Freedom of expression in journalism doesn't mean creative fiction.  In the US where journalists are supposed to have the right to practice their trade without restrictions, some self-censor and some just tell outright lies.  V. Noah Gimbel (Foriegn Policy In Focus) notes how the Newseum willfully distorts reality and insults a journalist who died covering the Iraq War in the process:
I was looking for updates on the case of slain Spanish cameraman José Couso, murdered by U.S. troops in Baghdad in 2003 as part of a coordinated attack on the independent media, when I came upon a so-called memorial to Couso on the Newseum's webpage. I wrote a comprehensive piece on the Couso case last year, and a follow-up piece when the indictments against the soldiers responsible were re-issued last fall.
Far from memorializing Couso, the Newseum article repeats de-bunked falsehoods that even the army had backtracked on in 2003.
Gimbel goes on to explain how the Newseum distorts Couso's death.
Moving on to the political crisis, we'll return to the United States Commission on International Religious Freedom's 2012 Annual report [PDF format warning, click here] to get another perspective on the political crisis:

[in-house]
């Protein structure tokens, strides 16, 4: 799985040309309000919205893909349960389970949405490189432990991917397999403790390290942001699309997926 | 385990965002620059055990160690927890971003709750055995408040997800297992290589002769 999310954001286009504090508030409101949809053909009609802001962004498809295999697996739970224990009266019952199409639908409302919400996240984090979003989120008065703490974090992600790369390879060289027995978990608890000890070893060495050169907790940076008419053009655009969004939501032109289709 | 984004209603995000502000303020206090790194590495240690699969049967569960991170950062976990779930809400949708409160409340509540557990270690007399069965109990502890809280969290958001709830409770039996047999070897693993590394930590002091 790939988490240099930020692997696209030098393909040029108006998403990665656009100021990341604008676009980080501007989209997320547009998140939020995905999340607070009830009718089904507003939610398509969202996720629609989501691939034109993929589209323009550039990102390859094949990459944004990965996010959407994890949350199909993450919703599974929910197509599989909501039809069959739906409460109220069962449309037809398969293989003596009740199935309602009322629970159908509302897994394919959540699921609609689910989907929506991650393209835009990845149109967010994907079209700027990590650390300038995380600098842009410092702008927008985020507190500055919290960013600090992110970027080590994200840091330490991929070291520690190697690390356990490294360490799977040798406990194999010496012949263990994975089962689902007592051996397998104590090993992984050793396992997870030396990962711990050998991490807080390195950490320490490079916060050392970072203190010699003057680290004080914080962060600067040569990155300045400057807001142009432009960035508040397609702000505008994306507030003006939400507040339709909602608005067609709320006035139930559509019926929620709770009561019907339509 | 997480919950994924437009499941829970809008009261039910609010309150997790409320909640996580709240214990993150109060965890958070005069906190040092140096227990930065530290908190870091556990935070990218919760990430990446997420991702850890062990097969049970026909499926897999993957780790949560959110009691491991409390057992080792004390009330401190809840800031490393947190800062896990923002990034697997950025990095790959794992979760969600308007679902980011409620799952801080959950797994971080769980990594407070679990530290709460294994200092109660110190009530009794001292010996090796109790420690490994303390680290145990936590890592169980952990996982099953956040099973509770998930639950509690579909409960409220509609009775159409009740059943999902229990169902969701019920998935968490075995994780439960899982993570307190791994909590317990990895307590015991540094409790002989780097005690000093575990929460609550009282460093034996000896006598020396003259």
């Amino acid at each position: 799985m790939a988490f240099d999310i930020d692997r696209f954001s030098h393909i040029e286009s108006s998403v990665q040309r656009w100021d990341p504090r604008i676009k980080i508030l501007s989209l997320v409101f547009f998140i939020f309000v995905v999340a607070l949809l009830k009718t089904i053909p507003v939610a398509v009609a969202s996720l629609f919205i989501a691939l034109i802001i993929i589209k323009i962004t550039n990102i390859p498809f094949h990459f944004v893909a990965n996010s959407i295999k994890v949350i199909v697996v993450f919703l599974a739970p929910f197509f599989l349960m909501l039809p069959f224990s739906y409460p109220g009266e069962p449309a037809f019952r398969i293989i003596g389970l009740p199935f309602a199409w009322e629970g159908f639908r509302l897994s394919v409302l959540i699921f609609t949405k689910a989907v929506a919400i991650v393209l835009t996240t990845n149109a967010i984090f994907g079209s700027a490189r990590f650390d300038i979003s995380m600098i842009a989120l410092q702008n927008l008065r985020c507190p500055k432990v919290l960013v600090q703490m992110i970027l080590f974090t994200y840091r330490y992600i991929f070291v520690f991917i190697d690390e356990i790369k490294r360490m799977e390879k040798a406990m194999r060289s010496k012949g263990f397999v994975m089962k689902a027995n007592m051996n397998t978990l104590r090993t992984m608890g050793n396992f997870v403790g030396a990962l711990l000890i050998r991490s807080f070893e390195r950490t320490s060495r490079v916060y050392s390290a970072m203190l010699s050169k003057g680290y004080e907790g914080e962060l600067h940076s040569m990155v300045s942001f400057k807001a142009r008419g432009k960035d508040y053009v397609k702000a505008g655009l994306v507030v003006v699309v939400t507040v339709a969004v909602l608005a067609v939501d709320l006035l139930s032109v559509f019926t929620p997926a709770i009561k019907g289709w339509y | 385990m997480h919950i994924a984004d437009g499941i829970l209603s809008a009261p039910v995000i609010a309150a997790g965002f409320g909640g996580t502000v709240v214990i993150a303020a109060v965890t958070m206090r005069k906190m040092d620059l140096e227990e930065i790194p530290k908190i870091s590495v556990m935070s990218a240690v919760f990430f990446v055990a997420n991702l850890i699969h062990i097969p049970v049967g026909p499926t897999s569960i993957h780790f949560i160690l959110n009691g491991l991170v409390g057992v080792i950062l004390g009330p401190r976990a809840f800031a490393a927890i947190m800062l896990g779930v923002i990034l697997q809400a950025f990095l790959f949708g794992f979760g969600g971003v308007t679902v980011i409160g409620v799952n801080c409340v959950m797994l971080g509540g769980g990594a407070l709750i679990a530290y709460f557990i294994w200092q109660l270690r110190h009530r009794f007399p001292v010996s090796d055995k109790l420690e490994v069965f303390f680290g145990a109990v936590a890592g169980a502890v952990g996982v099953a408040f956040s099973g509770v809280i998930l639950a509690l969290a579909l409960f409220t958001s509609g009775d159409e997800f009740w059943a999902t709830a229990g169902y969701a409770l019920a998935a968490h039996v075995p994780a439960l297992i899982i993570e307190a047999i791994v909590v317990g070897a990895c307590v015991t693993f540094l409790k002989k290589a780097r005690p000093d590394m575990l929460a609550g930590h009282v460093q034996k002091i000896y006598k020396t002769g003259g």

As reflected in pervious USCIRF reports, in past years many serious sectarian abuses were attributed to actors from the Shi'a-dominated Ministries of Interior and Defense and armed Shi'a groups with ties to the Iraqi government or elements within it.  Since 2007, such sectarian violence has diminished markedly.  Nevertheless, sectarianism within the government remains a concern.  For example, there continue to be reports of torture and other abuses, some allegedly along sectarian lines, in detention facilities, including secret prisons run by the Prime Minister's special counterterrorism forces.  The Shi'a-led government's slow pace of integrating Sunni Sons of Iraq members into the security forces or government jobs, as well as its attempts to bar certain politicians, mostly Sunnis, from participation in the political process for alleged Baathist ties, also have caused tensions.  According to nationwide polling conducted in Iraq in October 2011, 75% of Sunnis feel that their sect is treated unfairly by the government and 60% feel their sect is treated unfairly by society.